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Operations

Should off-premise be the new default for restaurants?

Question:

After a very rough Mother’s Day (we had to totally shut down phone and online orders by 7 p.m. just to get through the backlog, and even then some people didn’t get their food), I realized I need to just focus on takeout and raise my game for the foreseeable future. I can’t keep getting calls that fries are cold and paying staff to drive replacement items to people. What are people doing to adjust to the new normal?

– Owner-operator

Answer:

When restaurant closures related to the COVID-19 pandemic started, I think many of us saw this situation as a terrible blip that would result in a few difficult weeks. Some restaurants closed outright, while others pivoted to offer takeout and delivery or even sell groceries to get through this time.

As weeks turn to months, I think many operators are moving beyond these temporary plans and wondering what to do once businesses reopen—and what reopening even means in various scenarios: bar, fine dining, full-service restaurant, club and so on. One thing that is clear is that reopening won’t be a simple return to early 2020 models. I would anticipate an extended decline in tourism, conventions and even regional travel, as well as a reluctance among many guests to fully return to restaurant dining. I expect to see continued demand for takeout and delivery (possibly necessitated by reduced dining room capacity as well) and affordable family meal solutions as people return to work and get back to routines. In light of these changes, my advice is indeed to use this time to strategize for how your dine-in to takeout/delivery mix may shift for an extended period of months.

Keith Taylor, chef-owner of Zachary’s BBQ and Soul in Philadelphia, shifted his retail from a fast-casual barbecue concept to heat-and-serve family-style meals, delivered cold with reheat instructions. He says:

“The stellar presentation that has always given customers the wow factor usually does not translate well with delivery times and packaging. Takeout and delivery is often a second thought for most operators. Looking to pivot in response to COVID-19 challenges means that we must reexamine what will wow customers in a box. Knowing your pre-pandemic menu mix and the most profitable items is one thing. Making them all travel well is a new set of challenges if you are going to meet customer expectations outside of the restaurant. Preparing new profit centers based on delivery means that operators must examine product integrity from the kitchen to the moment a plate is served at home. Our new Zachary's Kitchen To Kitchen delivery menu is all about meeting customers where they are at in the current and changing culinary landscape."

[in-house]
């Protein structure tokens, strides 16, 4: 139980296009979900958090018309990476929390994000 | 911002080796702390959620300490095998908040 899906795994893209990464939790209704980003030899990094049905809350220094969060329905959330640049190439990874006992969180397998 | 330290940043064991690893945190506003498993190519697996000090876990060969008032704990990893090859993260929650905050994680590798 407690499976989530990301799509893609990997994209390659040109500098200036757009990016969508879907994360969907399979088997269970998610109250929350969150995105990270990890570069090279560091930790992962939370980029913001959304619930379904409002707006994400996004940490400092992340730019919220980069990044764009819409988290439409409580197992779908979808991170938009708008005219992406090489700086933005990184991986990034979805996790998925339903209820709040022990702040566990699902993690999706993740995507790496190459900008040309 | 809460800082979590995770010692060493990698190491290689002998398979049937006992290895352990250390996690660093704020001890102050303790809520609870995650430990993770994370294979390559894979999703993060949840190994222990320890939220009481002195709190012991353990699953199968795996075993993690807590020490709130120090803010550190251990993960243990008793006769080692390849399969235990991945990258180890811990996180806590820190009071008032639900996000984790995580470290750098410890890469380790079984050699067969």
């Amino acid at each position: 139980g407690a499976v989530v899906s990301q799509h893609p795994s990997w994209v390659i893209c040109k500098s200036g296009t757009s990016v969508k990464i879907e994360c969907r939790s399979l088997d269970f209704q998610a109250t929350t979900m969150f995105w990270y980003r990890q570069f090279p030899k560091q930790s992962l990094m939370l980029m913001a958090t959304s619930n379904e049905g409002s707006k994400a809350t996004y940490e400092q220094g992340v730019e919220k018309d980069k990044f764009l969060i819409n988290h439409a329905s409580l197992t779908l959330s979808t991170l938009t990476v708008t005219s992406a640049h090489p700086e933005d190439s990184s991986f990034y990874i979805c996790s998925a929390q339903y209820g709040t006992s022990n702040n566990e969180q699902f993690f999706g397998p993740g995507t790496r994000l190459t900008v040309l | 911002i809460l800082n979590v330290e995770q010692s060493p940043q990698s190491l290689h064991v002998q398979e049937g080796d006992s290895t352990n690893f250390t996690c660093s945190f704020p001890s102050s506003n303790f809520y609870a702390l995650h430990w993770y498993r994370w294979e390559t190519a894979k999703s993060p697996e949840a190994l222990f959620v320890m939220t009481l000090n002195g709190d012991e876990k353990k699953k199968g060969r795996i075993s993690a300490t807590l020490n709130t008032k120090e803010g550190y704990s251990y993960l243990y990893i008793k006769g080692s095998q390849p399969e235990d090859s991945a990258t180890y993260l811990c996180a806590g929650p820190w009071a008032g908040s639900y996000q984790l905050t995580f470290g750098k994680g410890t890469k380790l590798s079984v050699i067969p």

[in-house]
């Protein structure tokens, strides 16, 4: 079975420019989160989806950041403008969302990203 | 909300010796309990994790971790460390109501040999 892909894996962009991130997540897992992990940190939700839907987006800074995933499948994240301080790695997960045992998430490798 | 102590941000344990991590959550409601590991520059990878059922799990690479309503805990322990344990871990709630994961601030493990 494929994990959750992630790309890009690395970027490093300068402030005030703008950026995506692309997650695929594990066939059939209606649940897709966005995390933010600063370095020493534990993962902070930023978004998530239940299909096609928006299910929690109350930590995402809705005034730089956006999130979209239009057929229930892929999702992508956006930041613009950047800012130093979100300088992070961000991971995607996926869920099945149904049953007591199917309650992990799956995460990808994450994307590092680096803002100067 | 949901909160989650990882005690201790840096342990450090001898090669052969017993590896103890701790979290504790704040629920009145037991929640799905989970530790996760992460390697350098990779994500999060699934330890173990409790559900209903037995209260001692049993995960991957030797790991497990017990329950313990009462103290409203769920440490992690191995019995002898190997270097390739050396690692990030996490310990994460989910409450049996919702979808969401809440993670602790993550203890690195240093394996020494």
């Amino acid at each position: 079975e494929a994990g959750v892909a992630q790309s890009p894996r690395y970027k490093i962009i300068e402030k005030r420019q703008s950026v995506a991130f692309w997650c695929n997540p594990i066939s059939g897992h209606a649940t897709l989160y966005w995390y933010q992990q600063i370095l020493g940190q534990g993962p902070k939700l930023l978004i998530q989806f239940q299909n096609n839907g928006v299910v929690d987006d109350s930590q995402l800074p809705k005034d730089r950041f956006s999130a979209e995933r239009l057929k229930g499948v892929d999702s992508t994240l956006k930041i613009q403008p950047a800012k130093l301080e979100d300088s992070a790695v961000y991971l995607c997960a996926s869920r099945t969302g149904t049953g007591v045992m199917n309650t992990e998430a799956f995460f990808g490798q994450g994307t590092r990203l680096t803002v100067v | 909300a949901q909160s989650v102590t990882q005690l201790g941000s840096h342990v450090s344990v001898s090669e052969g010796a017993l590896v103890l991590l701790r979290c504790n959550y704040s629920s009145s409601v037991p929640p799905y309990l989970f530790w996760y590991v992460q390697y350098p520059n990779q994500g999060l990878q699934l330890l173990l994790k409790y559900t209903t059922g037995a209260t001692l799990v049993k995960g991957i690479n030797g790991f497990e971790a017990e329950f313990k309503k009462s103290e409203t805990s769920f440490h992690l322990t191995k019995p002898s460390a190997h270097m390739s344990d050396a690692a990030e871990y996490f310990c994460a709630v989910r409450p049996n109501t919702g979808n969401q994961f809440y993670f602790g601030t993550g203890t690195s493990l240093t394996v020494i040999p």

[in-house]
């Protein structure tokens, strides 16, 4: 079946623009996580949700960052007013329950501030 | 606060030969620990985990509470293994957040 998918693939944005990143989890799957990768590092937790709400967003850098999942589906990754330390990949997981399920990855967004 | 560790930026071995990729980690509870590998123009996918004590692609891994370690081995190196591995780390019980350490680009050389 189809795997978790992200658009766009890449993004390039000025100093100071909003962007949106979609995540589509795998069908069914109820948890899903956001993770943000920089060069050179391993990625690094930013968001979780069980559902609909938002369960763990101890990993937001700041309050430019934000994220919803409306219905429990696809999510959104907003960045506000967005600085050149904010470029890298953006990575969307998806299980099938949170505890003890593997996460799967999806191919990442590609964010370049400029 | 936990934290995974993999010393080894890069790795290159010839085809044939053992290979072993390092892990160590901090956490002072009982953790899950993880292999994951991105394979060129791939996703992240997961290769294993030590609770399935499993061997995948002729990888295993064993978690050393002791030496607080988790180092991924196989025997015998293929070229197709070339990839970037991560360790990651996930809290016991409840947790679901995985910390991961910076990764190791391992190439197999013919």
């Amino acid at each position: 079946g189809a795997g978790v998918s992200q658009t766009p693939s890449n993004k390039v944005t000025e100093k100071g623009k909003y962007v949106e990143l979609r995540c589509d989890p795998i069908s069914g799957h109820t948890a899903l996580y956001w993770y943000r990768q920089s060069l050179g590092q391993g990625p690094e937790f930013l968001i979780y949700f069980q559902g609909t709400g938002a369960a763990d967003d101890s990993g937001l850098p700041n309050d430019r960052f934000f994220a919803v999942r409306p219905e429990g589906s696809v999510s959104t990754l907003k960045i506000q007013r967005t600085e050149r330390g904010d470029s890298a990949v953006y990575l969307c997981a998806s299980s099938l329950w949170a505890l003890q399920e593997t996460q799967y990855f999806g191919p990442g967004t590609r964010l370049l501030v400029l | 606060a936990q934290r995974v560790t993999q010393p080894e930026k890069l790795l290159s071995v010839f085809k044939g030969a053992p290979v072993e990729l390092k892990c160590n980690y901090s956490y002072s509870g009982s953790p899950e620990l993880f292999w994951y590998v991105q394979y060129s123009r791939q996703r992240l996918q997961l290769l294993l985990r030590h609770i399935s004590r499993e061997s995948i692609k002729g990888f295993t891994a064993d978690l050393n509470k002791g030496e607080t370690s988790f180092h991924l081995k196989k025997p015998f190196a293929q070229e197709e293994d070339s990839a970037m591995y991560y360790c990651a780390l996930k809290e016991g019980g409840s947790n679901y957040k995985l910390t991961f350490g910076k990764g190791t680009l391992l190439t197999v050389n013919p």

Like Taylor did, I suggest considering each menu item and how it can best reach your customer. Perhaps cold and reheated at home will give you better results than hot held and delivered. Perhaps some items that “wow” in the dining room need to come off the delivery menu completely. Perhaps a “sleeper” on the menu holds up particularly well in delivery.

Equipment manufacturers are also anticipating this shift. For example, if you continue to serve hot food, be sure it is leaving your restaurant well-thermed in the first place so that it has the best chance of surviving the delivery route. Unox recently launched its hot fridge, which could work well for a scenario like yours.

I recommend mapping out a new plan for your takeout and delivery so that you are not a full-service restaurant adjusting to doing some takeout during this difficult time, but rather a full-service restaurant providing great food in a variety of formats to meet guest needs. More on optimizing your operations for takeout here.

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